Guest post by Martin Binks, former Dean of Nottingham University Business School and a Professor of Entrepreneurial Development at its Haydn Green Institute for Innovation and Entrepreneurship.
IT is widely accepted that the biggest challenge facing business schools today is to remain relevant. In an age when phrases such as “paradigm shift” and “game-changer” are employed with unthinking abandon, our willingness to muster a meaningful response to the transformation taking place all around us is too often rooted in natural inertia.
Of course, everyone turns into a dinosaur eventually. When I was appointed dean of Nottingham University Business School five years ago, propelled into the role with just a few weeks to re-orientate my focus from running a teaching and research institution, I had little doubt that most of the students would regard me as decidedly Jurassic.
Yet, there is a marked difference between individuals inexorably finding themselves “out of date” and an entire sector increasingly allowing itself to become ever further removed from the cutting edge of technology and development. The former is a fact of life; the latter, ultimately, is a matter of extinction.
Having recently completed my deanship, I consider myself fortunate to have been afforded a greater understanding of the things business schools do well and the things they do somewhat less impressively. I now appreciate, too, having attended numerous conferences and shared my experiences and insights with other deans, that these successes and shortcomings are common to business schools around the world.
At Nottingham I had charge of approximately 2,000 students in the UK and oversight of another 3,200 within the business schools at the university’s campuses in China and Malaysia. Shaping the curriculum so that it would best meet their requirements in terms of both content and delivery was one of my most important duties.
As any dean knows only too well, this is both a privilege and a burden. There are opportunities and constraints alike. Although we have significant autonomy, we have to negotiate various permissions with regard to appointments and expenditure that sit outside our allocated budgets.
It is true that management responsibility in universities still lies principally with academics. Yet, this flawed but fundamentally appropriate approach is under mounting threat. As Benjamin Ginsberg remarks in The Fall of the Faculty, the encroachment of professional administrators into all areas of management – most notably strategic and financial – represents a real danger throughout academia.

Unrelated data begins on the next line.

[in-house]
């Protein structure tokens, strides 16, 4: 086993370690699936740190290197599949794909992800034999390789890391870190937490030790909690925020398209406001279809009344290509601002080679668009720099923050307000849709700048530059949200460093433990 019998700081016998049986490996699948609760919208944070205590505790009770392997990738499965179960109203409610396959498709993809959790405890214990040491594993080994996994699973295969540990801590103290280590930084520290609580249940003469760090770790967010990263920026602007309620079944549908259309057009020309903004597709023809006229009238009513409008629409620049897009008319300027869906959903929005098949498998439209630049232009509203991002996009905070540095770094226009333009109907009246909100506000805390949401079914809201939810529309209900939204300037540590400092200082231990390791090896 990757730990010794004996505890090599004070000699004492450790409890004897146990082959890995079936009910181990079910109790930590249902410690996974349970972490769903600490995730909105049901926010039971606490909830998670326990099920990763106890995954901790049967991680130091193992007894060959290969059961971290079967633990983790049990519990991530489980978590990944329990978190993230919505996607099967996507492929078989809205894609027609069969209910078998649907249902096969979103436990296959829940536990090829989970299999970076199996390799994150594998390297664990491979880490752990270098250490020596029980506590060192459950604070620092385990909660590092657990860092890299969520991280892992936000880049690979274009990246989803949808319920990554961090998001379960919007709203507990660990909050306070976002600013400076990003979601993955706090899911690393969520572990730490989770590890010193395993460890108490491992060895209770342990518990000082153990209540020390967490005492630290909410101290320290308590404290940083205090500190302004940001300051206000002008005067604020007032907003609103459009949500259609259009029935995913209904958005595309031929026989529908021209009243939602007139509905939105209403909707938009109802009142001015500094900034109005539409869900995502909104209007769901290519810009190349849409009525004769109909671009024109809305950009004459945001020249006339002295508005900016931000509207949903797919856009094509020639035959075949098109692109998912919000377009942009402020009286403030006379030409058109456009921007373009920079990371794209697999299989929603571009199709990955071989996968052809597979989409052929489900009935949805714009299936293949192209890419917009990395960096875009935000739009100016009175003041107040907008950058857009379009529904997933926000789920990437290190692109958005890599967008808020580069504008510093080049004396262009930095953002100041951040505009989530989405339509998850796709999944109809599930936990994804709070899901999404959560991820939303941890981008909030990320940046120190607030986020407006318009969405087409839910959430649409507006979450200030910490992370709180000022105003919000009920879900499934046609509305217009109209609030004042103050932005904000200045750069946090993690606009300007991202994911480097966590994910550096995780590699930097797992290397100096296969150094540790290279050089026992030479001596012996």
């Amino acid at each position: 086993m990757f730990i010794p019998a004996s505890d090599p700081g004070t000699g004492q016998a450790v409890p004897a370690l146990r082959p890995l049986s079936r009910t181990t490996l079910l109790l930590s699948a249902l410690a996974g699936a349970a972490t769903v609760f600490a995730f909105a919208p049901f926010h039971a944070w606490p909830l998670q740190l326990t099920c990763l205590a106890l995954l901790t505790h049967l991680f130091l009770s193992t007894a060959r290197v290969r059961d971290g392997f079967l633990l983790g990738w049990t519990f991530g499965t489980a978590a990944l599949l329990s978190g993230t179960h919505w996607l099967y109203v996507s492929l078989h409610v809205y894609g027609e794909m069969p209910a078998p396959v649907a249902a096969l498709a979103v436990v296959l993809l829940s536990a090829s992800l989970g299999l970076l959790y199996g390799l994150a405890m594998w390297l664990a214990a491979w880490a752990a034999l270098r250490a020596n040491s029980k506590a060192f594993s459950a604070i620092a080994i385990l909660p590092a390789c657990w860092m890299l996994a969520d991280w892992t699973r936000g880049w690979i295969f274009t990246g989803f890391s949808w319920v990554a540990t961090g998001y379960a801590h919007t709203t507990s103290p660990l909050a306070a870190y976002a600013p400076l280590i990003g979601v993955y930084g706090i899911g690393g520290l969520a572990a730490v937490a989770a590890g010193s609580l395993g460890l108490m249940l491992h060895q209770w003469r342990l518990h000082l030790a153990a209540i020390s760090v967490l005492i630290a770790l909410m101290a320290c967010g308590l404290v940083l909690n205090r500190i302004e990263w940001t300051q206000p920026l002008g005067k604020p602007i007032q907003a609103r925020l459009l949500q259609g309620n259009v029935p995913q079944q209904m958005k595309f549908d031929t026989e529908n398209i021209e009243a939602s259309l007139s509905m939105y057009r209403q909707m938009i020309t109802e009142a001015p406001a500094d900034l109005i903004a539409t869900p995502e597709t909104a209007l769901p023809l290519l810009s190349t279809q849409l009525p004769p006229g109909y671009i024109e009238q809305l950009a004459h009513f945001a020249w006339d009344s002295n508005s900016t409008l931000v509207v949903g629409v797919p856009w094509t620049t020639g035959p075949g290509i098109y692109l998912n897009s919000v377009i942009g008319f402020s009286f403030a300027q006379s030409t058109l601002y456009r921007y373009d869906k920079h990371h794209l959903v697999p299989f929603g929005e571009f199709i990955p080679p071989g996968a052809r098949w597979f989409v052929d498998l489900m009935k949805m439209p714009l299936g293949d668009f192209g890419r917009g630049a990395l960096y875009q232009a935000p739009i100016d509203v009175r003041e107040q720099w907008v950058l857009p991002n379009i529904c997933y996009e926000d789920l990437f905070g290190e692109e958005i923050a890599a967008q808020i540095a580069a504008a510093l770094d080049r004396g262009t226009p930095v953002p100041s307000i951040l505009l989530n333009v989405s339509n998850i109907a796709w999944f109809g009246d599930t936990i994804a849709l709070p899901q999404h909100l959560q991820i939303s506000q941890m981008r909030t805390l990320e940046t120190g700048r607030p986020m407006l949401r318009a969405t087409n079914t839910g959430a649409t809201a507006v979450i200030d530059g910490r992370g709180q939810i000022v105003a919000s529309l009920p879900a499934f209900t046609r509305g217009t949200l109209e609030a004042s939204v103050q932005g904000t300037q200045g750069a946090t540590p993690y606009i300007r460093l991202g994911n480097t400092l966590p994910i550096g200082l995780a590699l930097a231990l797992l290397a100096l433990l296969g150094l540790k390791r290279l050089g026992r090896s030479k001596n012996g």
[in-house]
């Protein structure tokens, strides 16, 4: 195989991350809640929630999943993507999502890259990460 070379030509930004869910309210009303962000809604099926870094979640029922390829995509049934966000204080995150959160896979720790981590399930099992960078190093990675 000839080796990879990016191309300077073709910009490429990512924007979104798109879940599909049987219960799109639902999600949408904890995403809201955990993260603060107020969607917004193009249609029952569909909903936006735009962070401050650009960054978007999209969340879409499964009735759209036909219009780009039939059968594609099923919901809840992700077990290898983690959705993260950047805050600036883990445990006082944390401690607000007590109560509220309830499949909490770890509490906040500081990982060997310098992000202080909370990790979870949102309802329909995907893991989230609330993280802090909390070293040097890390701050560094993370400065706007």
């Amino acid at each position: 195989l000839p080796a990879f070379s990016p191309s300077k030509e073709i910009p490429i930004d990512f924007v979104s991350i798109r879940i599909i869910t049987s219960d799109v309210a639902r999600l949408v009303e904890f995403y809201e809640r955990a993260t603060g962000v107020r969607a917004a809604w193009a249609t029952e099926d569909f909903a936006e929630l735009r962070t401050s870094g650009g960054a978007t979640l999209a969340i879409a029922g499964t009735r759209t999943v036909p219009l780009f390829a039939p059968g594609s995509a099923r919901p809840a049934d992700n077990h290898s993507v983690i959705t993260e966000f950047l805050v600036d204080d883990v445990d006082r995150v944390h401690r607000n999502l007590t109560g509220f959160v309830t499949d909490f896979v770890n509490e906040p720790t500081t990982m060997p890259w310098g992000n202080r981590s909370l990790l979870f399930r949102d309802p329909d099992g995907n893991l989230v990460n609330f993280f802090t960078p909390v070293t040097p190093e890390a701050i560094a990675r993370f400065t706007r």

The need to seek permission is not without its advantages. For instance, it requires deans and their teams to construct strong, clear cases for their proposals. Yet the cost of negotiations, as I found out, is the time and distractions that arise as a consequence of the steady move from trust-based relationships to the box-ticking processes of justification.
The enormous value of trust-based working is becoming ever more elusive in modern organisational structures, including business schools. I repeatedly heard its merits stressed at deans’ conferences, but I just as often heard concerns over the loss of curricular control to centralised planners and the consequent erosion of a meaningful rapport between faculty and students.
This brings me back to the issue of dinosaurs. The more you distance yourself from the student population, whether by design or decree, the less likely you are to meet their needs. The constraints that nowadays envelop business schools – bureaucracy, centralism, metrics, measurable outcomes – are not conspicuously conducive to the freedom necessary to change, adapt and stay relevant.
I have long been a believer in radical innovation. My half-decade as a dean has only strengthened that conviction. The university sector in general has let itself become wearily accustomed to incrementalism, and such a philosophy too often sits uncomfortably with the demands of the “real world”. Business schools in particular too easily overlook how well positioned they are to champion the radical over the risk-averse.
As I hand over the reins to my successor, I like to think I got most things right; and yet I also know there are things I could have done better. The same might be said of the sector as a whole. If there is one lesson above all others that I have learned it is that dinosaurs are getting younger. The need for dramatic evolution grows ever more pressing.